At the core of the site are the remains of a palace which is surrounded by a tight cluster of some fifty circular huts.
The palace was founded around the fourteenth century BC, which is during the Middle Copper Period, and consists of a central tower with an additional elliptical bastion and second tower that were both added at a later date.
Its entrance, the use of which requires a certain amount of stooping, looks unusually small for such a palace and it is deemed that this was a defensive measure. The corridor on the inside leads to the main tower and it is possible to appreciate the tholos or beehive construction of inwardly sloping walls. Another corridor to the right is thought to have given access to a staircase from which the second floor and external terraces could be gained.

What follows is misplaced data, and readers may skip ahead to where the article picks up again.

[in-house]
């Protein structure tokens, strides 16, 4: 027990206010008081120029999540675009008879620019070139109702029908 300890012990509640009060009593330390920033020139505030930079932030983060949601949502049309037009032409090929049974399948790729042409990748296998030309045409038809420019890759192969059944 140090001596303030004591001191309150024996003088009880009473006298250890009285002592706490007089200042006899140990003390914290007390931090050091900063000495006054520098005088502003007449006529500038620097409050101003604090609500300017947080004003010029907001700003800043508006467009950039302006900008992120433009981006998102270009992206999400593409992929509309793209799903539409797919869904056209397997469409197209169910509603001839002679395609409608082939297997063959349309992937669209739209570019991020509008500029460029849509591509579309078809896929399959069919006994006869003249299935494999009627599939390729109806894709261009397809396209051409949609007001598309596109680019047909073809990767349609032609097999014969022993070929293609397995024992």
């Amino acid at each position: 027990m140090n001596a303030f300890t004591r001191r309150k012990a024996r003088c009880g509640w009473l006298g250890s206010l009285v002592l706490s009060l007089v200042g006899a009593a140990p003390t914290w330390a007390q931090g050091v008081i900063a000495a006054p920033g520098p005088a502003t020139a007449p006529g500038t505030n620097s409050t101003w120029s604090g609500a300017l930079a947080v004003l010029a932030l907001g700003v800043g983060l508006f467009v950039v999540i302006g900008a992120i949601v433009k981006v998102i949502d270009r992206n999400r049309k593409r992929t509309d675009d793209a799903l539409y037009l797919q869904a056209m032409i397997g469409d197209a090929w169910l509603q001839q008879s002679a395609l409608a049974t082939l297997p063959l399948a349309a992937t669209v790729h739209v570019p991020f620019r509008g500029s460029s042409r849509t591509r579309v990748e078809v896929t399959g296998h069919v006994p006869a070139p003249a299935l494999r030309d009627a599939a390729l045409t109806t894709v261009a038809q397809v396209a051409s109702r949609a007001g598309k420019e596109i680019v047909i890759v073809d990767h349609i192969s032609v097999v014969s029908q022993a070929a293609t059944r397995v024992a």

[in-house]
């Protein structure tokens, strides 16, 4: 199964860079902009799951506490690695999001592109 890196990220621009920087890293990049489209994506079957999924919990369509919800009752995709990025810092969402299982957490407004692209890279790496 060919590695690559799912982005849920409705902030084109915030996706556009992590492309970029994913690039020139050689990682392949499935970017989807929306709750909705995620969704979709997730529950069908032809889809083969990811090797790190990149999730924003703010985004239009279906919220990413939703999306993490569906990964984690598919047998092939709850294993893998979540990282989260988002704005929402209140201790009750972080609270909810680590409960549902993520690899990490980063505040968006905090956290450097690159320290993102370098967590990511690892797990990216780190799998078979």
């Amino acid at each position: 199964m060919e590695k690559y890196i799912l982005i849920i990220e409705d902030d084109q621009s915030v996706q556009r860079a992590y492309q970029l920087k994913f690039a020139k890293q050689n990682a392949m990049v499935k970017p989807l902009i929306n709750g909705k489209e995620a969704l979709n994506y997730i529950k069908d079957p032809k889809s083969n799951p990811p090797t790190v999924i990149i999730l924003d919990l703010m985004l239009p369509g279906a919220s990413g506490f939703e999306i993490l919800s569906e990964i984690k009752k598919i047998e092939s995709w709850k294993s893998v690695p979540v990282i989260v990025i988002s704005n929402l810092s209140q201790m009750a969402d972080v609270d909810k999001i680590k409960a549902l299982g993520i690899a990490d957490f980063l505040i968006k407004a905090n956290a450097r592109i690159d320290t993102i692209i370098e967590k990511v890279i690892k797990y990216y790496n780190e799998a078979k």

Later building phases at the site are distinguished by the use of limestone in place of the original sandstone and habitation finally ended around 800-700 BC with a catastrophic fire being the most likely cause.
Entrance is in the region of two euros plus an additional charge for the use of a handheld guide. Visitors can also purchase a ticket that allows access to nearby Anghelu Ruju.